By Jeremy Reynalds, Ph.D.

Founder and CEO

Joy Junction Inc.

The picture that created quite a stir.

The picture that created quite a stir.

It was just a typical Facebook update, and not one to which we expected such a reaction.

Here is the post accompanying this picture. “This man and little girl now have food and water to enjoy for dinner. They were grateful for the gifts they received from our Lifeline of Hope today!”

It generated this surprising (and shocking) response from Denise (not her real name). She wrote, “Unfortunately a lot of these ‘homeless’ or ‘less fortunate’ people aren’t really telling the truth. I know a ton of them that beg for money on I25 and Montano on the corner that are staying in that InTown Suites and paying $220+ a week to stay there. They also use all the money they get on drugs.”

I responded, “Denise, that might well be the truth, but it leads to the question, ‘What next?’”

I continued, “A number of people who stay in establishments like the one you mentioned do so because credit checks and utility deposits prevent them from getting a more regular form of housing. Drug addiction is not easy to deal with. You cannot stay at Joy Junction and be an active user, but we do help after a user has been chemically detoxed.

“However, the county detox here (a very good facility) won’t help you if you have any active warrants, causing a lot of individuals who might otherwise seek help to go elsewhere. The situation is very complex, outside the scope of effective city assistance, and needs state and federal intervention on a variety of levels. What we can’t do, though, is to ignore it. That notwithstanding, thanks for your input.”

Not to be outdone, Denise kept the debate going. She replied, “Sounds like a ton of excuses to me. Don’t beg other people for their hard earned money because you have a sob story and then just buy drugs with it.”

Others had a more compassionate response. Jesseca wrote, “Then don’t get involved and don’t share your hard earned money. If it’s not given with a happy heart, then the action means nothing because it was not genuine.”

Way to go, Jesseca!

Dawn jumped in, and was kind enough to do the math. She said that if subject (s) of Denise’s post are paying $880 for rent and utilities, and spending say $100 a week on drugs (most addicts spend more than that), then they are panhandling for $1280 a month.

She said, “So what? Does this mean we should turn our backs on addicts?”

Dawn echoed my perspective, that addiction is not “fun,” just as living in a hotel with only a few possessions isn’t fun either.

She continued, “ Would it be better if they were NOT staying at that hotel (and) … detoxed on the streets of Albuquerque? We can always go back to the point of, “Well, they made a choice to become addicts.”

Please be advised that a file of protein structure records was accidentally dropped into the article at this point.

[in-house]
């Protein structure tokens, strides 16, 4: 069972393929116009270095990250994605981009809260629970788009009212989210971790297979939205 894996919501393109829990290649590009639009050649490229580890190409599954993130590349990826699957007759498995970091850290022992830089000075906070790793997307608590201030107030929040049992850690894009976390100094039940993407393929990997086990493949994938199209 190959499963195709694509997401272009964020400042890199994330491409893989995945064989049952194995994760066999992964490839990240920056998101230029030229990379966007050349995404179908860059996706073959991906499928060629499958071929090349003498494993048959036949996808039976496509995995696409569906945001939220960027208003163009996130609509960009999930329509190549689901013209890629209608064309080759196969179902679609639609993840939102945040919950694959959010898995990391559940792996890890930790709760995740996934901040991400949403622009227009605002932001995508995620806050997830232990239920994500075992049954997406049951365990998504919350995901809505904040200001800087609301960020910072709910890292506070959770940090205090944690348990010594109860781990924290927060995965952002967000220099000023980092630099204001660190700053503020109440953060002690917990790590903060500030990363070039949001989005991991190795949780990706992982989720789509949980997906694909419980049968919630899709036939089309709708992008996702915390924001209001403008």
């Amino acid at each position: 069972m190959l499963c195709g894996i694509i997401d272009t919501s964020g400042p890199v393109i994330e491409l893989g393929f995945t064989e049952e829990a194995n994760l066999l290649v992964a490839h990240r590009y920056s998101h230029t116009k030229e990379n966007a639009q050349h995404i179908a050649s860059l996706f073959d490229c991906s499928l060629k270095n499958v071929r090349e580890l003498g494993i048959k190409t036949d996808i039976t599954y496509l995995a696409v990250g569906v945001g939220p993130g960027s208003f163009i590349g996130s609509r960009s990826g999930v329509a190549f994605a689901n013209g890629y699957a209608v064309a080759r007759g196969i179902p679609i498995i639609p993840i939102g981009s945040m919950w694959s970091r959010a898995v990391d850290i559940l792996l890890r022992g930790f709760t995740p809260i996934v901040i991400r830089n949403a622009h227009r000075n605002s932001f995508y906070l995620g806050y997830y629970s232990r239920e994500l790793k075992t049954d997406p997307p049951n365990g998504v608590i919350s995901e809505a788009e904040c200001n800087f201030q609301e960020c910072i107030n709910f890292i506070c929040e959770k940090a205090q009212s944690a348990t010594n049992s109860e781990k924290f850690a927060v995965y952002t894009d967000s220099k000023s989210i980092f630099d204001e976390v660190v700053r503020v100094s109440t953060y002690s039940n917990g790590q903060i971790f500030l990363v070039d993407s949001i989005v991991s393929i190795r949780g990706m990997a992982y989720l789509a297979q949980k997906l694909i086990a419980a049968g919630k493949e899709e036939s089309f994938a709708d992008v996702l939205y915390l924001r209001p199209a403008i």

Dawn then made a basic, but apparently often forgotten conclusion, that once addiction happens, the choice is gone.

She added, “Also, how do we know if we lived their lives, walked in their shoes, that we would not be worse addicts? How can we be sure? Addiction and homelessness is a complex problem and issue. The solution is not to ignore them or not offer help. As human beings, it is our responsibility to be kind, compassionate, and to love our neighbor as ourselves, in my opinion. Not jumping on you Denise. I just see it differently.”

Gia echoed what we know to be true-that once addiction happens the choice IS gone.

She said, “I’ve watched normal people go through this, and before they know what hit them its too late. Many hate their own addiction and want to get better, but for that they have to detox and depending on what they are on, the ‘sick’ that happens is really bad and hard to go through. Staying addicted is what they have to do to be ok.”

Dawn got back in on the discussion, adding that Denise certainly has a right not to share her resources because someone has a sob story.

“It’s your right to be that type of person,” she said.

“However,” she continued, “I will always choose differently. I’d rather err on the side of the sob story than to turn a blind eye to pain and suffering. All the great spiritual teachers of times past … taught to help the poor and suffering amongst them.”

Dawn added, “Love, compassion, kindness is our duty as human beings, in my opinion.”

She continued, “Good and bad are concepts we assign to behavior we find offensive. However, maybe we would have the same or worse behavior if we went through what they did in life. Addiction is not fun. It hurts.”

Vanessa really summarized it, writing “We should never judge anyone for any reason. We never know what they have been through.”

But what do you think? Did Denise have a point, or was she insensitive? If you do agree with her, what should be our response to addicts?